Anticrime Aid To States, Cities Takes Sharp Cut


Federal anticrime funds for states and localities are being cut by more than 10 percent in the fiscal 2005 budget being approved by Congress this week, says the National Criminal Justice Association. NCJA, which represents, state, tribal, and local governments, says the new appropriations will reduce annual spending from $725 million to $634 million. Aid for convicts released from prison and drug-involved offenders may be especially hard hit. Congress is combining two existing programs, the Edward Byrne Memorial Grant Program and the Local Law Enforcement Block Grants.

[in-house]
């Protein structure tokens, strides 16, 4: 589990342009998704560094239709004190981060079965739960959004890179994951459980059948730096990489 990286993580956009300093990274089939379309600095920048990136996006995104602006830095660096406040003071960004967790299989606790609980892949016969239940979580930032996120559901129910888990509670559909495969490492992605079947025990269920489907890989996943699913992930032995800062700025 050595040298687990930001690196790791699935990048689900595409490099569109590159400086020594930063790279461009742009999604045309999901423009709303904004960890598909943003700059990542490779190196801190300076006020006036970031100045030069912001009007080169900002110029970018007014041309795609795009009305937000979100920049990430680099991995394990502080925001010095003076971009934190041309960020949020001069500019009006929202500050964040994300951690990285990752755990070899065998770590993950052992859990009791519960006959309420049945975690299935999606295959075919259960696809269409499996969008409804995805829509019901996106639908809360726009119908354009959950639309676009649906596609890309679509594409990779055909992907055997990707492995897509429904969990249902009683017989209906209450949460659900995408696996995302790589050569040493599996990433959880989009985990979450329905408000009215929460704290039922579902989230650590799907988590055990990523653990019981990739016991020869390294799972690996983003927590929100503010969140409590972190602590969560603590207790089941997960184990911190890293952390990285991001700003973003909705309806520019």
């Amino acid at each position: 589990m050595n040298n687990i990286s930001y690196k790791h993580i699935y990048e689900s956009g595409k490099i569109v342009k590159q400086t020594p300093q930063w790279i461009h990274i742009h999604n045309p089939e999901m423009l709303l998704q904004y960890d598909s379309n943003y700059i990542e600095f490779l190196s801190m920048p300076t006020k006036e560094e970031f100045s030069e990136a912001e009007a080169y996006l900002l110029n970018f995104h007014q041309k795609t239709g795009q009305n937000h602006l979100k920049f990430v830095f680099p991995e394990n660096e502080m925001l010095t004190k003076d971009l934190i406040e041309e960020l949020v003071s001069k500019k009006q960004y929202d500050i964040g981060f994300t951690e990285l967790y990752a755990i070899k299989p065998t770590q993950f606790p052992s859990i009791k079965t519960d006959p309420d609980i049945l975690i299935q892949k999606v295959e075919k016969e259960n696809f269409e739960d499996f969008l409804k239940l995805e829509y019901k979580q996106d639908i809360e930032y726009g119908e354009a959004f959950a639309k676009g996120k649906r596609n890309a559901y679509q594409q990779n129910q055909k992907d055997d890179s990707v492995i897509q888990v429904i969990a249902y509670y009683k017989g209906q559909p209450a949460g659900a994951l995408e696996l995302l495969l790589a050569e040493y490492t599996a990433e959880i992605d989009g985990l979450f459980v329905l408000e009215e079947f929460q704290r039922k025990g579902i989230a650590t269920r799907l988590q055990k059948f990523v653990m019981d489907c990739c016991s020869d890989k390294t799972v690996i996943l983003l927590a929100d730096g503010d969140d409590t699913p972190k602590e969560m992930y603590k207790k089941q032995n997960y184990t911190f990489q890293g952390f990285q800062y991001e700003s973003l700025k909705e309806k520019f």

Congressional appropriators agreed to cut the Community Oriented Policing Services program started by President Bill Clinton from about $756 million to about $606 million annually. Police hiring, funded at $120 million last year, will go down to a mere $10 million, half of which is for school resource officers. The National Institute of Justice, which funds research on crime issues, was increased from $48 million to $55 million. The Bureau of Justice Statistics got a slight budget boost, from $32.13 million to $34 million.


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